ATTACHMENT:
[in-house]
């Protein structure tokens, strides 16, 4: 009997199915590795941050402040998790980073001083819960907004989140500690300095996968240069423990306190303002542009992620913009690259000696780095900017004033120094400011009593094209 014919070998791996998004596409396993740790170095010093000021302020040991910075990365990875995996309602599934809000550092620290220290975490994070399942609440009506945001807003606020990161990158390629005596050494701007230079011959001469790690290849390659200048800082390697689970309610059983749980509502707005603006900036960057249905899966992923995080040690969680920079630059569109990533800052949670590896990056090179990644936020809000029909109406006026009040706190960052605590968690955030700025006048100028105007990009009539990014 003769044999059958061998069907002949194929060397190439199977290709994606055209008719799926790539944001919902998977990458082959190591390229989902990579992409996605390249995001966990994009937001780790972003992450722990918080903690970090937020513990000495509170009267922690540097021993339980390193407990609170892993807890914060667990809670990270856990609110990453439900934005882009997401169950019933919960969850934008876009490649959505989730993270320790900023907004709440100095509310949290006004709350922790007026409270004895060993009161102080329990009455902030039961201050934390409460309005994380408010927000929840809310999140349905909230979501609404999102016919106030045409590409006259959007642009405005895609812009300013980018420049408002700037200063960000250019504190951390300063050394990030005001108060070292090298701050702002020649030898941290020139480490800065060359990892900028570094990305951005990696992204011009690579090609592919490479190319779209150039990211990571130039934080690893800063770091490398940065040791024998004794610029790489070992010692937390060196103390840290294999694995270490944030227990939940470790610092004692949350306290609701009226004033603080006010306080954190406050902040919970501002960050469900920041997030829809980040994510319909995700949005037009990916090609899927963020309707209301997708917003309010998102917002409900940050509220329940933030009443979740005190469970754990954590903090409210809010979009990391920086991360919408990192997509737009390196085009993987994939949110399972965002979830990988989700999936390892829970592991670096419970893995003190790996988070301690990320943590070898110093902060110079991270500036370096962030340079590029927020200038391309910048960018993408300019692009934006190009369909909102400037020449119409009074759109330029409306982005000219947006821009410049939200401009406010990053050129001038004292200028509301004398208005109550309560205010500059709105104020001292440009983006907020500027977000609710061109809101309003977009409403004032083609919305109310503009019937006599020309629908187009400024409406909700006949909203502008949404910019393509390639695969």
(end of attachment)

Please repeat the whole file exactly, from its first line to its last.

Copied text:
[in-house]
């Protein structure tokens, strides 16, 4: 009997199915590795941050402040998790980073001083819960907004989140500690300095996968240069423990306190303002542009992620913009690259000696780095900017004033120094400011009593094209 014919070998791996998004596409396993740790170095010093000021302020040991910075990365990875995996309602599934809000550092620290220290975490994070399942609440009506945001807003606020990161990158390629005596050494701007230079011959001469790690290849390659200048800082390697689970309610059983749980509502707005603006900036960057249905899966992923995080040690969680920079630059569109990533800052949670590896990056090179990644936020809000029909109406006026009040706190960052605590968690955030700025006048100028105007990009009539990014 003769044999059958061998069907002949194929060397190439199977290709994606055209008719799926790539944001919902998977990458082959190591390229989902990579992409996605390249995001966990994009937001780790972003992450722990918080903690970090937020513990000495509170009267922690540097021993339980390193407990609170892993807890914060667990809670990270856990609110990453439900934005882009997401169950019933919960969850934008876009490649959505989730993270320790900023907004709440100095509310949290006004709350922790007026409270004895060993009161102080329990009455902030039961201050934390409460309005994380408010927000929840809310999140349905909230979501609404999102016919106030045409590409006259959007642009405005895609812009300013980018420049408002700037200063960000250019504190951390300063050394990030005001108060070292090298701050702002020649030898941290020139480490800065060359990892900028570094990305951005990696992204011009690579090609592919490479190319779209150039990211990571130039934080690893800063770091490398940065040791024998004794610029790489070992010692937390060196103390840290294999694995270490944030227990939940470790610092004692949350306290609701009226004033603080006010306080954190406050902040919970501002960050469900920041997030829809980040994510319909995700949005037009990916090609899927963020309707209301997708917003309010998102917002409900940050509220329940933030009443979740005190469970754990954590903090409210809010979009990391920086991360919408990192997509737009390196085009993987994939949110399972965002979830990988989700999936390892829970592991670096419970893995003190790996988070301690990320943590070898110093902060110079991270500036370096962030340079590029927020200038391309910048960018993408300019692009934006190009369909909102400037020449119409009074759109330029409306982005000219947006821009410049939200401009406010990053050129001038004292200028509301004398208005109550309560205010500059709105104020001292440009983006907020500027977000609710061109809101309003977009409403004032083609919305109310503009019937006599020309629908187009400024409406909700006949909203502008949404910019393509390639695969």